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Minor Stomp, major talent. Women seem to be taking to the baritone sax these days like rice to krispies, and Sweden’s Cecilia Wennerström is well–nigh as impressive as any player one can name, male or female. Wennerström (born 1947) is no young lioness; she spent years paying her dues, first as a singer and pianist before moving to tenor sax and later to baritone. The experience has served her well, and is conspicuous on almost every note or phrase she chooses. Wennerström has fashioned her own voice on the unwieldy instrument, rough–textured but consistently plain–spoken and engaging. While there are some fleeting allusions to the legendary baritone maestro, Lars Gullin — especially on the ballads — they are wholly incidental and hardly surprising from one whose heritage is Swedish–style Jazz. Minor Stomp, recorded in 1997, may be Wennerström’s recording debut (that’s not made clear in the liner notes); if so, she’s had the good sense to abide primarily within the standard repertoire with five frequently heard tunes from the Great American Songbook complementing two of her well–written pieces, “Minor Stomp” and “Behave Yourself.” The music, as one would surmise, is straight–ahead post–bop Jazz, and Wennerström’s able–bodied quartet is solidly in the groove from the outset. Pianist Ann Blom, another burgeoning talent, is a delight to hear, whether comping or soloing, while bassist Filip Augustsson and drummer Henrik Wartel begin walking briskly on George Gershwin’s “Summertime” and don’t let up until the last plaintive notes of “Softly as in a Morning Sunrise” have faded away. Sandwiched between, in addition to Wennerström’s originals, are lustrous performances of “It Might as Well Be Spring,” “Come Rain or Come Shine” and “You Go to My Head.” This is exhilarating contemporary Jazz performed by four musicians with unfamiliar names but world–class credentials.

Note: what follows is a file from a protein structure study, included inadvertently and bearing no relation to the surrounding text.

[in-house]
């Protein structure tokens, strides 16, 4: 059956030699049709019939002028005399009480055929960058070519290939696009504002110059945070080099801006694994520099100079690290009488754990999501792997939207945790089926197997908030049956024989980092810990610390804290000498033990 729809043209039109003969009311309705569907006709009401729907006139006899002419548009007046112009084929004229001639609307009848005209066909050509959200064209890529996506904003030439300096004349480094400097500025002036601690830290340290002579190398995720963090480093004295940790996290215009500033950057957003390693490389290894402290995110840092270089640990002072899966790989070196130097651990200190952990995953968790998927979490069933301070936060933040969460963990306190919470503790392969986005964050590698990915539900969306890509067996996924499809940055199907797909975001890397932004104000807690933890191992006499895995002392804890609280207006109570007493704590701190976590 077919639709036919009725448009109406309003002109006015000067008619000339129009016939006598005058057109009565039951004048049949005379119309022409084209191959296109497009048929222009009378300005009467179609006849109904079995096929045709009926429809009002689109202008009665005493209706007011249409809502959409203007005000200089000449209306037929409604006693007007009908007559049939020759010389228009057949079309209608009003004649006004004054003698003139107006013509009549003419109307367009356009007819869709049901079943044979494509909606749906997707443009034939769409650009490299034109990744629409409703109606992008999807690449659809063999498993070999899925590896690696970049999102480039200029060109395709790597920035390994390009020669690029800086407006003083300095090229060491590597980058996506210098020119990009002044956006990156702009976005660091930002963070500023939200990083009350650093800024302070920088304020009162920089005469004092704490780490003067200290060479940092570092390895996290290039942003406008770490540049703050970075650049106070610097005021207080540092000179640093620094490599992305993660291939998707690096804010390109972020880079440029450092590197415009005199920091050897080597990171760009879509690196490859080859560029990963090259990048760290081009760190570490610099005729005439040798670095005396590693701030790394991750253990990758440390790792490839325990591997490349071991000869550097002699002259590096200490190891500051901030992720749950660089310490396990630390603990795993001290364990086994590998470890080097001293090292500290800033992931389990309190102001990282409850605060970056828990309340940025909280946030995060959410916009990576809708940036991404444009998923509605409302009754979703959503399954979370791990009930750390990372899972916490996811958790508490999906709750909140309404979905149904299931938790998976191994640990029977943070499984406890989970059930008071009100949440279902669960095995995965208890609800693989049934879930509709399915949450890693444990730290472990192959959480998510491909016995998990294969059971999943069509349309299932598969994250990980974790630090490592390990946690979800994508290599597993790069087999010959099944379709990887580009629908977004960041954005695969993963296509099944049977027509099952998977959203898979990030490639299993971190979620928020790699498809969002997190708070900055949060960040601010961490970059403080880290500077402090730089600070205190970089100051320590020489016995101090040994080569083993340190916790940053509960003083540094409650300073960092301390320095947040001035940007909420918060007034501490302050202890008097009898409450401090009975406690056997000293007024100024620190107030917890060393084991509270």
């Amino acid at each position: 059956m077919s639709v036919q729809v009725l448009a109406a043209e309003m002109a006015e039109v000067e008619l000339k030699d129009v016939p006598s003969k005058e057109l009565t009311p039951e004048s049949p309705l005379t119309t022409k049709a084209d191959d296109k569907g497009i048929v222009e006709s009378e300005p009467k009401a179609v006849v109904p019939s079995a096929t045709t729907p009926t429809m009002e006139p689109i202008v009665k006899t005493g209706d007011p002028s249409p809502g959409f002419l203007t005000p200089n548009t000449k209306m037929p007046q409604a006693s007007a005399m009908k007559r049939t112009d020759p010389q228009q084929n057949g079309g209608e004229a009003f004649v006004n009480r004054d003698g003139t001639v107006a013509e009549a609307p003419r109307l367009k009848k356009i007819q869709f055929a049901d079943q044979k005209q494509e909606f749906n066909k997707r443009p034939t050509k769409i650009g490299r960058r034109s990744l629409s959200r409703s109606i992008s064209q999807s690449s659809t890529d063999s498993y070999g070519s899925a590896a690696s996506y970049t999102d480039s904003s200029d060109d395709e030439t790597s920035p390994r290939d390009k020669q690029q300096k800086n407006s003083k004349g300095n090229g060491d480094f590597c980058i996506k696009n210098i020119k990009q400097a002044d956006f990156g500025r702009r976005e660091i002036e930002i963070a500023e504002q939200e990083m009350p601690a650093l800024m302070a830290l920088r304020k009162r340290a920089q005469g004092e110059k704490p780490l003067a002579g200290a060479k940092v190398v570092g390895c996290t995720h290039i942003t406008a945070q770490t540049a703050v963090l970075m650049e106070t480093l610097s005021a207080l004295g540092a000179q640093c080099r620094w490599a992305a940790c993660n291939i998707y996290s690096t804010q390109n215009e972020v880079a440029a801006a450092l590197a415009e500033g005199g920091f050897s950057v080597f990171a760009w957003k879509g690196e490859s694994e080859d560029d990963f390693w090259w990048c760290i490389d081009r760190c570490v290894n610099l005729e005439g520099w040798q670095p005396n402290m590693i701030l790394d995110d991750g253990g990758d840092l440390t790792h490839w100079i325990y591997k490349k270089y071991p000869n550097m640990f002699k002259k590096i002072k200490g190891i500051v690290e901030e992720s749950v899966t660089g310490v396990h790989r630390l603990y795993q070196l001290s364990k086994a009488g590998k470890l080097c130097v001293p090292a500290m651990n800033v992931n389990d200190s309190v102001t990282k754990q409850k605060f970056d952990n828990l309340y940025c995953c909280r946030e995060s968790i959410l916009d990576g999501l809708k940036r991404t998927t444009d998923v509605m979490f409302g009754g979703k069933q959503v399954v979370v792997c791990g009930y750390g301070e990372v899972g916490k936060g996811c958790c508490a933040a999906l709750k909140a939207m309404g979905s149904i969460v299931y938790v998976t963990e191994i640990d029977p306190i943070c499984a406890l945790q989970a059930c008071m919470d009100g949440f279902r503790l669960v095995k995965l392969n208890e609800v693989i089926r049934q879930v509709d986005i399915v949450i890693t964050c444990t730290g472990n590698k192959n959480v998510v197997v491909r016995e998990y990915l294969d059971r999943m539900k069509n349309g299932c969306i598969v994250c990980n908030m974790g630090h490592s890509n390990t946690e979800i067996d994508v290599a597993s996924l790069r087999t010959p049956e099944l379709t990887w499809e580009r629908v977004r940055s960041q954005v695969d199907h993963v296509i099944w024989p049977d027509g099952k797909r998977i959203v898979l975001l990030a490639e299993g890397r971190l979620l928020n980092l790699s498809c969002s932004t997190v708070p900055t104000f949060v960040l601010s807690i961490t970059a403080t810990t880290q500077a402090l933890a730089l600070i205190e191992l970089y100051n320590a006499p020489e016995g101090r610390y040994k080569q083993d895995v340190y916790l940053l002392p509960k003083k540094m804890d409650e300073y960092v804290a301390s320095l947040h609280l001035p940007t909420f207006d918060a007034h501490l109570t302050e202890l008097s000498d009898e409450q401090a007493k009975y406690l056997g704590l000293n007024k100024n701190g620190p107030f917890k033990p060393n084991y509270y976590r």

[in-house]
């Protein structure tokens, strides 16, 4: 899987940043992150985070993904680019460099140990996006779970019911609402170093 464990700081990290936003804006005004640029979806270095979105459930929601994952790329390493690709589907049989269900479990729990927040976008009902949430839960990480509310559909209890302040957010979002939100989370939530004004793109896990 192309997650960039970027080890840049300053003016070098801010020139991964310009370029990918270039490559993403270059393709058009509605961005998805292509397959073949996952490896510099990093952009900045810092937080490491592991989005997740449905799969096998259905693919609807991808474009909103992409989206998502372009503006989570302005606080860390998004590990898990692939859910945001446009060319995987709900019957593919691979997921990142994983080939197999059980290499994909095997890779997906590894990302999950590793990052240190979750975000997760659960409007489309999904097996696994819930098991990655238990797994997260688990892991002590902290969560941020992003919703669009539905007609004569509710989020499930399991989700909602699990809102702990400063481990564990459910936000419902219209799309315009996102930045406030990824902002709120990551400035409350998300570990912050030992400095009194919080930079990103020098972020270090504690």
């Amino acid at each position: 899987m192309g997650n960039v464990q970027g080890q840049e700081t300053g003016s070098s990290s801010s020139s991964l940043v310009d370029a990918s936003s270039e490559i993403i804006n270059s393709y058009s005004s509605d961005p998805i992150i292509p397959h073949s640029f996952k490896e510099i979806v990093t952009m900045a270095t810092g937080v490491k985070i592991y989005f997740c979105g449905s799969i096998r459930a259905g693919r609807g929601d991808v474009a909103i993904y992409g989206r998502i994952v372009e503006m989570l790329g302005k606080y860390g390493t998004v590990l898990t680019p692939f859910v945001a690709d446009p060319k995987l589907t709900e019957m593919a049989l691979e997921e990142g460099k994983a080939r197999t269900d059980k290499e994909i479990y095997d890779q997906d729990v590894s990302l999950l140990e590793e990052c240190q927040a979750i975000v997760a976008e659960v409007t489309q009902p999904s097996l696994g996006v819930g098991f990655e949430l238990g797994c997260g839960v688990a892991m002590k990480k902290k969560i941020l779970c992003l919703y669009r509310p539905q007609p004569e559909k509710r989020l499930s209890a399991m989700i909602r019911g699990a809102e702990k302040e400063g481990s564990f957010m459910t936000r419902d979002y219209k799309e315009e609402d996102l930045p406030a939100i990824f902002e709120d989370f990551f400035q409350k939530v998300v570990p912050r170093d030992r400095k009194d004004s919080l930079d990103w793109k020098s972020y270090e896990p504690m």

Track listing: Summertime; It Might as Well Be Spring; Minor Stomp; Come Rain or Come Shine; Behave Yourself; You Go to My Head; Softly as In a Morning Sunrise (61:56).
I love jazz because anything is possible; it has few rules and the best jazz breaks those ones. I prefer free improv because it doesn't really have any rules at all.
I was first exposed to jazz in my teens (in the late sixties).
The first jazz record I bought was Filles de Kilimanjaro by Miles Davis, shortly followed by Extrapolation by John McLaughlin.
My advice to new listeners is to listen as widely as possible and not to make snap judgments--stick with it.